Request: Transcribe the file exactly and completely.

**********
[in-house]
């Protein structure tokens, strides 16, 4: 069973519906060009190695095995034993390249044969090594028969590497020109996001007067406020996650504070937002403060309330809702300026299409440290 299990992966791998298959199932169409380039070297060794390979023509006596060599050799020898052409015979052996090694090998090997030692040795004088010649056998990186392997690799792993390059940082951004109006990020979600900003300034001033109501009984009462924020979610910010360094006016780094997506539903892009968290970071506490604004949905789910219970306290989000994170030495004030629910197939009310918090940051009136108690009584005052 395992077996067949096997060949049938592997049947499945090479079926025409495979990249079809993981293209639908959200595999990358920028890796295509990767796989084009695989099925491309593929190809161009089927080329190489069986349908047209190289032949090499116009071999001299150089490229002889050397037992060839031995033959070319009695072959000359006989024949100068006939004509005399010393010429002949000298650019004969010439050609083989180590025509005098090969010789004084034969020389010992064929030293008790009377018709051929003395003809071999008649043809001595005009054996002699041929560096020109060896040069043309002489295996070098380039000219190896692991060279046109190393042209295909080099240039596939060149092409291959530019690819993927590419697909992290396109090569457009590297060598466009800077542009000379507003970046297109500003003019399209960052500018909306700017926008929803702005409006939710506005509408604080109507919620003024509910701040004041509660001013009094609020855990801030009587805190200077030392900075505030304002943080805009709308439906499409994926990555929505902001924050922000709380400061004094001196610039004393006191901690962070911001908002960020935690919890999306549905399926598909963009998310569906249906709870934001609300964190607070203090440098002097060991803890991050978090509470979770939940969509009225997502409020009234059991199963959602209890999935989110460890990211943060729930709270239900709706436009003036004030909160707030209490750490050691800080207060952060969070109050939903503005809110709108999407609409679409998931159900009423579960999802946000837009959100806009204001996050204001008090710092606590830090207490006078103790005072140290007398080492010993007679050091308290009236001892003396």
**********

[in-house]
């Protein structure tokens, strides 16, 4: 069973519906060009190695095995034993390249044969090594028969590497020109996001007067406020996650504070937002403060309330809702300026299409440290 299990992966791998298959199932169409380039070297060794390979023509006596060599050799020898052409015979052996090694090998090997030692040795004088010649056998990186392997690799792993390059940082951004109006990020979600900003300034001033109501009984009462924020979610910010360094006016780094997506539903892009968290970071506490604004949905789910219970306290989000994170030495004030629910197939009310918090940051009136108690009584005052 395992077996067949096997060949049938592997049947499945090479079926025409495979990249079809993981293209639908959200595999990358920028890796295509990767796989084009695989099925491309593929190809161009089927080329190489069986349908047209190289032949090499116009071999001299150089490229002889050397037992060839031995033959070319009695072959000359006989024949100068006939004509005399010393010429002949000298650019004969010439050609083989180590025509005098090969010789004084034969020389010992064929030293008790009377018709051929003395003809071999008649043809001595005009054996002699041929560096020109060896040069043309002489295996070098380039000219190896692991060279046109190393042209295909080099240039596939060149092409291959530019690819993927590419697909992290396109090569457009590297060598466009800077542009000379507003970046297109500003003019399209960052500018909306700017926008929803702005409006939710506005509408604080109507919620003024509910701040004041509660001013009094609020855990801030009587805190200077030392900075505030304002943080805009709308439906499409994926990555929505902001924050922000709380400061004094001196610039004393006191901690962070911001908002960020935690919890999306549905399926598909963009998310569906249906709870934001609300964190607070203090440098002097060991803890991050978090509470979770939940969509009225997502409020009234059991199963959602209890999935989110460890990211943060729930709270239900709706436009003036004030909160707030209490750490050691800080207060952060969070109050939903503005809110709108999407609409679409998931159900009423579960999802946000837009959100806009204001996050204001008090710092606590830090207490006078103790005072140290007398080492010993007679050091308290009236001892003396």